By the Way, Sue is Gluten-free
One thing I love about being in Rehoboth in the summer is knowing there is a good chance that dinner on a busy Friday or Saturday night will not require having to wait in line at some of our favorite restaurants.
Before you get too excited that I am going to share information about a secret VIP membership that gets you a table on a moment’s notice to Salt Air or Henlopen Oyster House—that’s not the reason.
It’s because we have a group of friends who love to entertain, regularly inviting up to 30 friends over for a casual dinner. Someone will offer to bring their favorite salad or a few bottles of wine and before you know it, we are enjoying a delicious three course meal with all the fixings.
When we were younger, we rarely asked if anyone was a vegetarian and assumed everyone would find something to their liking. Times certainly have changed. Our palates have matured to allow the menu to include grilled salmon and steak—but one size may not fit all anymore.
More and more we get a call from a guest letting us know they have a dietary restriction, which can range from being a vegetarian to avoiding gluten because they are living with celiac disease. Even though we try to think ahead when planning the menu to accommodate the various dietary restrictions and/or preferences, there are times when we forget to ask.
This happened when a friend we have come to know in recent years arrived at our home for a simple dinner that featured only grilled chicken, corn on the cob, and a large vegetable salad. I noticed she only placed the corn and salad on her plate. Being Jewish, making sure all guests have plenty to eat is an obsession, so I immediately asked if I could get her some chicken. She politely declined saying she is a vegetarian.
I felt terrible for many reasons, Jewish guilt notwithstanding. First, I had been told prior to that night she was a vegetarian and completely forgot, Even worse, when she said this happens all the time and not to worry, I realized that my insensitivity may have made her feel unwelcome.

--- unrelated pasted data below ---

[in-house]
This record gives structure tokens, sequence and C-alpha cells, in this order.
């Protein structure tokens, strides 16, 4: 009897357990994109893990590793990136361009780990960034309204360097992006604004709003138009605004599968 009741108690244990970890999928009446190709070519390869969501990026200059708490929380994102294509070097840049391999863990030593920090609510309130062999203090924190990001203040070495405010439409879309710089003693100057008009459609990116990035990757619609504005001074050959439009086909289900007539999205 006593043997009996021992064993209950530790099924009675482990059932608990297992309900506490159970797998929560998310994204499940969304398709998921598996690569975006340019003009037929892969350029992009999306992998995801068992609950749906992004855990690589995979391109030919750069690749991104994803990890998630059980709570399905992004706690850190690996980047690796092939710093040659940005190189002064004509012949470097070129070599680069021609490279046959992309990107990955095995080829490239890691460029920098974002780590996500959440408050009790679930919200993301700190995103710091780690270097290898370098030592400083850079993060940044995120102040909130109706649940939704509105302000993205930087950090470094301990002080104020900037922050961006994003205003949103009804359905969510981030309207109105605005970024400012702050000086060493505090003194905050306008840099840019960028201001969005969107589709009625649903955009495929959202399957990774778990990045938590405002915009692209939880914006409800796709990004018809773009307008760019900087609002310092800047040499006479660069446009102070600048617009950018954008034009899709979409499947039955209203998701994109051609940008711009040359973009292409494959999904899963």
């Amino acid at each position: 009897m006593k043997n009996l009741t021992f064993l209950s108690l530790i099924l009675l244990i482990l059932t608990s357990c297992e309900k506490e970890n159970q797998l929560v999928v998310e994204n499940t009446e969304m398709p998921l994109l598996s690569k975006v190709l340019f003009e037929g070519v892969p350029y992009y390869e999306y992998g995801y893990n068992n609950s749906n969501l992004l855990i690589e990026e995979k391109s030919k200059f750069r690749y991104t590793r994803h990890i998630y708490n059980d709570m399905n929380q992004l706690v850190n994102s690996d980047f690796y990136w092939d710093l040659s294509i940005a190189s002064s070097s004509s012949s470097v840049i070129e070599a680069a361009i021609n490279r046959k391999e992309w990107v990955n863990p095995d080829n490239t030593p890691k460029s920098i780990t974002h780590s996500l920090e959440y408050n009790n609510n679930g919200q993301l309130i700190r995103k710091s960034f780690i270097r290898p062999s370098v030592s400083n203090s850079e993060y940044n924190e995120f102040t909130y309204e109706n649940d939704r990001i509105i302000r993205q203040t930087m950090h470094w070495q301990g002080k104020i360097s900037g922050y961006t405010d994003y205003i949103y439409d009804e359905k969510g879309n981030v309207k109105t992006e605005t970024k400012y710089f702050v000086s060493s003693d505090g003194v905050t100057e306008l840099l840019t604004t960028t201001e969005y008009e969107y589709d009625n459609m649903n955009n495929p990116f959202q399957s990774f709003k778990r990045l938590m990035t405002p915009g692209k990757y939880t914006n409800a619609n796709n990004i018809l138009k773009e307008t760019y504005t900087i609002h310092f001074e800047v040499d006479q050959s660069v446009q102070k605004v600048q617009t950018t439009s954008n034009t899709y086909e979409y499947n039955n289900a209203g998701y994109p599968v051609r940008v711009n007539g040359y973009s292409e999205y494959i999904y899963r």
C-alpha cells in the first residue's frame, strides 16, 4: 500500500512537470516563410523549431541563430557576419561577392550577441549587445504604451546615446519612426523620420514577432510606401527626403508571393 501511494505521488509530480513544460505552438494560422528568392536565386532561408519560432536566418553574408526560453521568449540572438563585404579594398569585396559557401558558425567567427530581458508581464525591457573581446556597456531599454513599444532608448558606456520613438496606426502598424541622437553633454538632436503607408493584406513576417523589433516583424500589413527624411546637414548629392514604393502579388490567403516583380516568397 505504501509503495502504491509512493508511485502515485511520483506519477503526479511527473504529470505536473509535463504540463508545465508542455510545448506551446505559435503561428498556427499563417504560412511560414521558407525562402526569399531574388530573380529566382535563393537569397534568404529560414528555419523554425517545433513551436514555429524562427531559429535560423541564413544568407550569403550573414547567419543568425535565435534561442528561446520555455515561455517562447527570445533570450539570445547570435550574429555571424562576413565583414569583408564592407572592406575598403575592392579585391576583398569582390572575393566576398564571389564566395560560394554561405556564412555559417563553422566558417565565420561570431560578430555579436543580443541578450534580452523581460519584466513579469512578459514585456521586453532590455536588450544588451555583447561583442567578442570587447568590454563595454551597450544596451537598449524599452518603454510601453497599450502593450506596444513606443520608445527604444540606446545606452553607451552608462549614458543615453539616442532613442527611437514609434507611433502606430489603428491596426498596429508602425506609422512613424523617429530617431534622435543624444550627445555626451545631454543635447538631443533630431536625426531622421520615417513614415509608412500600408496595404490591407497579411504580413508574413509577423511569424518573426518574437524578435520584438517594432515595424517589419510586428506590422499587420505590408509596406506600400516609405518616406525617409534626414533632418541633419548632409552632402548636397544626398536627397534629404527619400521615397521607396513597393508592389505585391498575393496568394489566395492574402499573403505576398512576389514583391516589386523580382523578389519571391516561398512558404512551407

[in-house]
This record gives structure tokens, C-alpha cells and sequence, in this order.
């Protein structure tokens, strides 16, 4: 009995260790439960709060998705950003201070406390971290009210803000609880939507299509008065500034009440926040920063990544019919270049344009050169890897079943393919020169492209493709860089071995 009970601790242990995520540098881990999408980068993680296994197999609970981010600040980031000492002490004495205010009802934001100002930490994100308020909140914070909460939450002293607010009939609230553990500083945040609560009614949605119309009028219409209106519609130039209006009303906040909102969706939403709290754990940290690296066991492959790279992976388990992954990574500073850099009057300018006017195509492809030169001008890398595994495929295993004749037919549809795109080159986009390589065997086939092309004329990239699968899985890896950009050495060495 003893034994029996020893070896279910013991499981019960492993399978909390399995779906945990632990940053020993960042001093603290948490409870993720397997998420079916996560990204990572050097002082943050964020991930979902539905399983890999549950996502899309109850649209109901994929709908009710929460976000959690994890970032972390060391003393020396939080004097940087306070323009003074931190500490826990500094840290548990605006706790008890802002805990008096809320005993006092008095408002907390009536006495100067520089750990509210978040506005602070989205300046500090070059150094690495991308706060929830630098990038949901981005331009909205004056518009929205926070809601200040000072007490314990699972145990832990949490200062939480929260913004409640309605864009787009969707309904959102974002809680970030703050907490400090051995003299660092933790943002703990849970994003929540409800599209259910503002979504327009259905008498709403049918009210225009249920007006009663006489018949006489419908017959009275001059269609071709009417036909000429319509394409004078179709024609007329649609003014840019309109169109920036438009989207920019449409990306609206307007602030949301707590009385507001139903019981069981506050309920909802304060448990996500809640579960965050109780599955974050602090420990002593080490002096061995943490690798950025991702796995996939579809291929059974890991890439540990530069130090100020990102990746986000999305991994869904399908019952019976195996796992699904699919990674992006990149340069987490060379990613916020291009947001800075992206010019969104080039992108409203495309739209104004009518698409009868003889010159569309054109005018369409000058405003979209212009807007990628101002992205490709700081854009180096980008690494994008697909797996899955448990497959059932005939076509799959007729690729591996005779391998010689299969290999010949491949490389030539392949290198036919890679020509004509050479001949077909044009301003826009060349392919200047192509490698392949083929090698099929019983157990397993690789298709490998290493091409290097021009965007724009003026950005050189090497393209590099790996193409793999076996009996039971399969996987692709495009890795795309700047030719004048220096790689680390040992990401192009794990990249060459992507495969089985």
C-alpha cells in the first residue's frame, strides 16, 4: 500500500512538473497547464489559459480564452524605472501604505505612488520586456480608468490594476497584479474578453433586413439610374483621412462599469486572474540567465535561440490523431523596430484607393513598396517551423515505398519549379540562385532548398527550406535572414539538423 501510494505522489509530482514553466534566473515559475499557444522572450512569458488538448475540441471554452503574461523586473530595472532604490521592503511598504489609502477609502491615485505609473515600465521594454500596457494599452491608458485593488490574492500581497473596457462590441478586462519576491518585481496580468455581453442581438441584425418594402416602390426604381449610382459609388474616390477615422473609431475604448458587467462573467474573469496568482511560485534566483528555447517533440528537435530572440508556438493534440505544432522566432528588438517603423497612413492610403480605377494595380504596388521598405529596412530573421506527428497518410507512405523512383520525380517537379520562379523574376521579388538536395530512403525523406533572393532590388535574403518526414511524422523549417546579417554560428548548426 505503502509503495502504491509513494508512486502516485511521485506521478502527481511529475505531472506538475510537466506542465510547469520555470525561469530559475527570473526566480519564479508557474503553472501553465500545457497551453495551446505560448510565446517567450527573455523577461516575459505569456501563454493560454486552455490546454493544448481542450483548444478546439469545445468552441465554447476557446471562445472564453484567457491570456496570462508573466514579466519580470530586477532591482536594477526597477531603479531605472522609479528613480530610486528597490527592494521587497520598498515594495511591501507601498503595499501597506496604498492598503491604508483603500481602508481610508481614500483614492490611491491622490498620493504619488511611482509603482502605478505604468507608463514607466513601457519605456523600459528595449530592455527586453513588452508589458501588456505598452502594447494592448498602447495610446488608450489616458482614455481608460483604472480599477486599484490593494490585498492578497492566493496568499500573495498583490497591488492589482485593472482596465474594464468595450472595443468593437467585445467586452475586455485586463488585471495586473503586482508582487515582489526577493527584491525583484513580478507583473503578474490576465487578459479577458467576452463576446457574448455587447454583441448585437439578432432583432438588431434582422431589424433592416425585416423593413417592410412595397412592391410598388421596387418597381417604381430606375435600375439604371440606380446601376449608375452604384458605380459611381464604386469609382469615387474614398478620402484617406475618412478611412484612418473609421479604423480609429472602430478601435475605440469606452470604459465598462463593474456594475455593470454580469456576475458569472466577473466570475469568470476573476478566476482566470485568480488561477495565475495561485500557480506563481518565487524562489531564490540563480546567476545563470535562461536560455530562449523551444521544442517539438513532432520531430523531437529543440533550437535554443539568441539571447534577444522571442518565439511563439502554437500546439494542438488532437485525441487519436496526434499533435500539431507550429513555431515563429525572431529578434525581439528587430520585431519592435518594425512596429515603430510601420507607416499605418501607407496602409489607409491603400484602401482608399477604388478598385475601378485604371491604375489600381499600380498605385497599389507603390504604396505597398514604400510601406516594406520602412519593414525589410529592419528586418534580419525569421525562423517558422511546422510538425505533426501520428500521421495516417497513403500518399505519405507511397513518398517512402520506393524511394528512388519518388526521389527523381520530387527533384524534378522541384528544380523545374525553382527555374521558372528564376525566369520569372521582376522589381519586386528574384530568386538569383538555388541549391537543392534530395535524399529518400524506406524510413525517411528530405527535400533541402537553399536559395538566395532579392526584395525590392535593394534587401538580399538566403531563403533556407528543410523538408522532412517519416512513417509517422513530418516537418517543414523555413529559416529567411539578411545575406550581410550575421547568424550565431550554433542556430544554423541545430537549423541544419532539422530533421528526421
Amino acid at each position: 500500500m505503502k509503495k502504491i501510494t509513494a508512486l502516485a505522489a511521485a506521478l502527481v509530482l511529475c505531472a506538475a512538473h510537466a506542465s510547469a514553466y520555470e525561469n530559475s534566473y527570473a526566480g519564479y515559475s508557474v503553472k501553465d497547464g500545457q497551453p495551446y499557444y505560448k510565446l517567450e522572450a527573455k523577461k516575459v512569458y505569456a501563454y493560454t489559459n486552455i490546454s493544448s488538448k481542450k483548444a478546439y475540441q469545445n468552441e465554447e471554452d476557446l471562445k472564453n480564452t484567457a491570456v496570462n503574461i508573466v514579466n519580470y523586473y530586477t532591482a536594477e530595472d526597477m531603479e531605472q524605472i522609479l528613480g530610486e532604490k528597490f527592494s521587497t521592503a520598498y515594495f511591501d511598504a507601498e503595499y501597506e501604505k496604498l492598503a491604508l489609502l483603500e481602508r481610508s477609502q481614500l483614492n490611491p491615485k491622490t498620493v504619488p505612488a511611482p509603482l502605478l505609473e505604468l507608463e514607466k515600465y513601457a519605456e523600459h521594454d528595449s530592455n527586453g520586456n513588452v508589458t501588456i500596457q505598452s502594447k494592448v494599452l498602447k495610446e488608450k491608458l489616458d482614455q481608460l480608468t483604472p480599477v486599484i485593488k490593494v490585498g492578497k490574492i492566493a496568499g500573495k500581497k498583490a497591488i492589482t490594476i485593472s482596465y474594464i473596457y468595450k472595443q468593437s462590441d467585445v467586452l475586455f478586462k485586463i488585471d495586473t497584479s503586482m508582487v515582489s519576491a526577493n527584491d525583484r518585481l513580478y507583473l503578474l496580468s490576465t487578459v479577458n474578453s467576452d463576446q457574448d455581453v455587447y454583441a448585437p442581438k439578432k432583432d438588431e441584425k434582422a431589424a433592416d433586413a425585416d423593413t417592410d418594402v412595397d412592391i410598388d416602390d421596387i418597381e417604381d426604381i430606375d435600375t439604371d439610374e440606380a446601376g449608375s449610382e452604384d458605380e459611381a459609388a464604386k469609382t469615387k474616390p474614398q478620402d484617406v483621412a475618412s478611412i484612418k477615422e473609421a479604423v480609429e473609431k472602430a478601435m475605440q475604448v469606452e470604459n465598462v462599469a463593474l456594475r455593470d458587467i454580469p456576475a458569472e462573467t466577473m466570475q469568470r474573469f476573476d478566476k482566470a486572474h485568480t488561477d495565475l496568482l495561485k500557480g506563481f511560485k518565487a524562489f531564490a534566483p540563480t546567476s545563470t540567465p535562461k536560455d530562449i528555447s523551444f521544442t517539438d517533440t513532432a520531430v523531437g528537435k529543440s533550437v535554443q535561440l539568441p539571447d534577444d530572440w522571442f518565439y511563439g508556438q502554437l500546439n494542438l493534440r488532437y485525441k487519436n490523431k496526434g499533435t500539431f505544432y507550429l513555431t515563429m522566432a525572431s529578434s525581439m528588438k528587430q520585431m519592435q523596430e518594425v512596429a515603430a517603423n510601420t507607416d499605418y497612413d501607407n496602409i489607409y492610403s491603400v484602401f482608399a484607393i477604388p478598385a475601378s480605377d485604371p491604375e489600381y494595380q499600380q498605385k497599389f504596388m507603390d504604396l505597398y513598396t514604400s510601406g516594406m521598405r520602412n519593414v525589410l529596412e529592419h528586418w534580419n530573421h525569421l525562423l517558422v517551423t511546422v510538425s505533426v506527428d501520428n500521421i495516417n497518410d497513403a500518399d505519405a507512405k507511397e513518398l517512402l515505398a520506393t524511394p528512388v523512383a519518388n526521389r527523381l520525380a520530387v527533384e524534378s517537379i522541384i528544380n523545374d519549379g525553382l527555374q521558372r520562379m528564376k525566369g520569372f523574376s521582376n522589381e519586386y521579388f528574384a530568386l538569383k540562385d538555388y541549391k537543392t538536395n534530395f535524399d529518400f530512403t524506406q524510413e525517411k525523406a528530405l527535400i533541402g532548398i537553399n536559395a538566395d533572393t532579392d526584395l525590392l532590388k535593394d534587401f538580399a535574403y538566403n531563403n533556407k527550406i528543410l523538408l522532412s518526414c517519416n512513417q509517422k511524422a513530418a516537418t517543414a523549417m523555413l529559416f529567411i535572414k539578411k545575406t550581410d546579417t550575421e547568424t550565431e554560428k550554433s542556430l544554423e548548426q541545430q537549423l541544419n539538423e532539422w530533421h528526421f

As a diversity consultant for more than 25 years, I knew better. What was a simple oversight on my part can be interpreted very differently by the other person, i.e., that their needs mattered less than those of the rest of the guests.
Before you say, “Give me a break, it’s impossible to please everybody all of the time,” let me try to explain how she may feel using an analogy to which most readers will relate.
When I graduated college in the mid-80s, I began my career at IBM as a marketing representative, selling to federal government accounts. This was a big deal for me not only because working at Big Blue was prestigious but more importantly it paid well and would enable me to get a jump start on paying off my student loans.
Back then, success in sales at IBM was based on the ability to sell large mainframe computers to customers, as well as fitting in with the male-dominated culture. As a closeted gay man with a boyfriend, this was no simple task.
Survival meant laying low and avoiding having to answer questions about my love life. I cannot tell you how many times my colleagues, assuming that I was heterosexual, wanted to set me up on dates with women.
Over time, this had a demoralizing effect on me. The way I saw it, IBM was telling me being gay made me inferior in some way to those who were not, that it was a barrier to my success at IBM, and ultimately, that I was not welcome there. In the end, I chose to leave IBM even though I came to learn afterwards that, at that time, it was one of the most LGBT-friendly companies in the nation.
The moral of both of these stories is that when we make assumptions about others based on our cultural and social experiences, our words and actions can communicate something entirely different to other people, even though no ill will was intended. This is the essence of what unconscious bias is all about and how it can make others feel as if they do not belong when we get it wrong.
Being inclusive is an intentional act but it does not require much work. So, the next time you are organizing a dinner outing or hosting a group, stop for a moment and think about who will be there. Taking the time to ask whether the restaurant selection or menu will work for everyone will show that you care about whether or not those in attendance will leave with a good taste in their mouths.▼
Wesley Combs is a diversity and inclusion expert and a passionate social justice advocate. He is the founding Principal of Combs Advisory Services where he works with clients who share his values of enabling equity, equality, and opportunity in the workplace and the community.